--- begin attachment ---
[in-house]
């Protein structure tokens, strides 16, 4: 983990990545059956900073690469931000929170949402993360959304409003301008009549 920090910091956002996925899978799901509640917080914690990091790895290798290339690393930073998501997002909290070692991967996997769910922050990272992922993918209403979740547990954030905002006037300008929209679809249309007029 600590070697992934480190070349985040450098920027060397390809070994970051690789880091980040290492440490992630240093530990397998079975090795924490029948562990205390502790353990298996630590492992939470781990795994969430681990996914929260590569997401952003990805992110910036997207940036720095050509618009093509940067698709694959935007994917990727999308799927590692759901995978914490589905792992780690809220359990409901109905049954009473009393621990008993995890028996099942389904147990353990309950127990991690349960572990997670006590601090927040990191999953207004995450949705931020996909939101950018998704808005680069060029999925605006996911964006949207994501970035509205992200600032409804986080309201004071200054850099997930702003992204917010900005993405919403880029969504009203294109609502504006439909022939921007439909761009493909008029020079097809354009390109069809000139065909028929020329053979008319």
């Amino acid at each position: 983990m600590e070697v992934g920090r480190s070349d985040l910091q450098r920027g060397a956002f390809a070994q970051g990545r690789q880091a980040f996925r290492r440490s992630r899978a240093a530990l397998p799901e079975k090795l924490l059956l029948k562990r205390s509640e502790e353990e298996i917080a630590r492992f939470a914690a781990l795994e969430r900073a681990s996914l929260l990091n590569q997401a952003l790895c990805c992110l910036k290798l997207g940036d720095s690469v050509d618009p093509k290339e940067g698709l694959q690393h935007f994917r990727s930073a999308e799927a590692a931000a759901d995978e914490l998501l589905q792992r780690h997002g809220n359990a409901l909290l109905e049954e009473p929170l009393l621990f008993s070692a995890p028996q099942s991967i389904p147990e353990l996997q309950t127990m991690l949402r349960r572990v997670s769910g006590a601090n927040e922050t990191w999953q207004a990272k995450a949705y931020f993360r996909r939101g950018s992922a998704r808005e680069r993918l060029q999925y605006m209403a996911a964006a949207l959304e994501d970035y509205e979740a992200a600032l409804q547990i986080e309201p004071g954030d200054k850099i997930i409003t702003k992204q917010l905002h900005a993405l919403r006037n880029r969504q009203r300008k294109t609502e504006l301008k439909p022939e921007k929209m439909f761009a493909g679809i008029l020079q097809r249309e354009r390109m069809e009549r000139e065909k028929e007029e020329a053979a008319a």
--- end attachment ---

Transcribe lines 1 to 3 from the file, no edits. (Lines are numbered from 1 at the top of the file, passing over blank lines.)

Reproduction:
[in-house]
């Protein structure tokens, strides 16, 4: 983990990545059956900073690469931000929170949402993360959304409003301008009549 920090910091956002996925899978799901509640917080914690990091790895290798290339690393930073998501997002909290070692991967996997769910922050990272992922993918209403979740547990954030905002006037300008929209679809249309007029 600590070697992934480190070349985040450098920027060397390809070994970051690789880091980040290492440490992630240093530990397998079975090795924490029948562990205390502790353990298996630590492992939470781990795994969430681990996914929260590569997401952003990805992110910036997207940036720095050509618009093509940067698709694959935007994917990727999308799927590692759901995978914490589905792992780690809220359990409901109905049954009473009393621990008993995890028996099942389904147990353990309950127990991690349960572990997670006590601090927040990191999953207004995450949705931020996909939101950018998704808005680069060029999925605006996911964006949207994501970035509205992200600032409804986080309201004071200054850099997930702003992204917010900005993405919403880029969504009203294109609502504006439909022939921007439909761009493909008029020079097809354009390109069809000139065909028929020329053979008319």
């Amino acid at each position: 983990m600590e070697v992934g920090r480190s070349d985040l910091q450098r920027g060397a956002f390809a070994q970051g990545r690789q880091a980040f996925r290492r440490s992630r899978a240093a530990l397998p799901e079975k090795l924490l059956l029948k562990r205390s509640e502790e353990e298996i917080a630590r492992f939470a914690a781990l795994e969430r900073a681990s996914l929260l990091n590569q997401a952003l790895c990805c992110l910036k290798l997207g940036d720095s690469v050509d618009p093509k290339e940067g698709l694959q690393h935007f994917r990727s930073a999308e799927a590692a931000a759901d995978e914490l998501l589905q792992r780690h997002g809220n359990a409901l909290l109905e049954e009473p929170l009393l621990f008993s070692a995890p028996q099942s991967i389904p147990e353990l996997q309950t127990m991690l949402r349960r572990v997670s769910g006590a601090n927040e922050t990191w999953q207004a990272k995450a949705y931020f993360r996909r939101g950018s992922a998704r808005e680069r993918l060029q999925y605006m209403a996911a964006a949207l959304e994501d970035y509205e979740a992200a600032l409804q547990i986080e309201p004071g954030d200054k850099i997930i409003t702003k992204q917010l905002h900005a993405l919403r006037n880029r969504q009203r300008k294109t609502e504006l301008k439909p022939e921007k929209m439909f761009a493909g679809i008029l020079q097809r249309e354009r390109m069809e009549r000139e065909k028929e007029e020329a053979a008319a």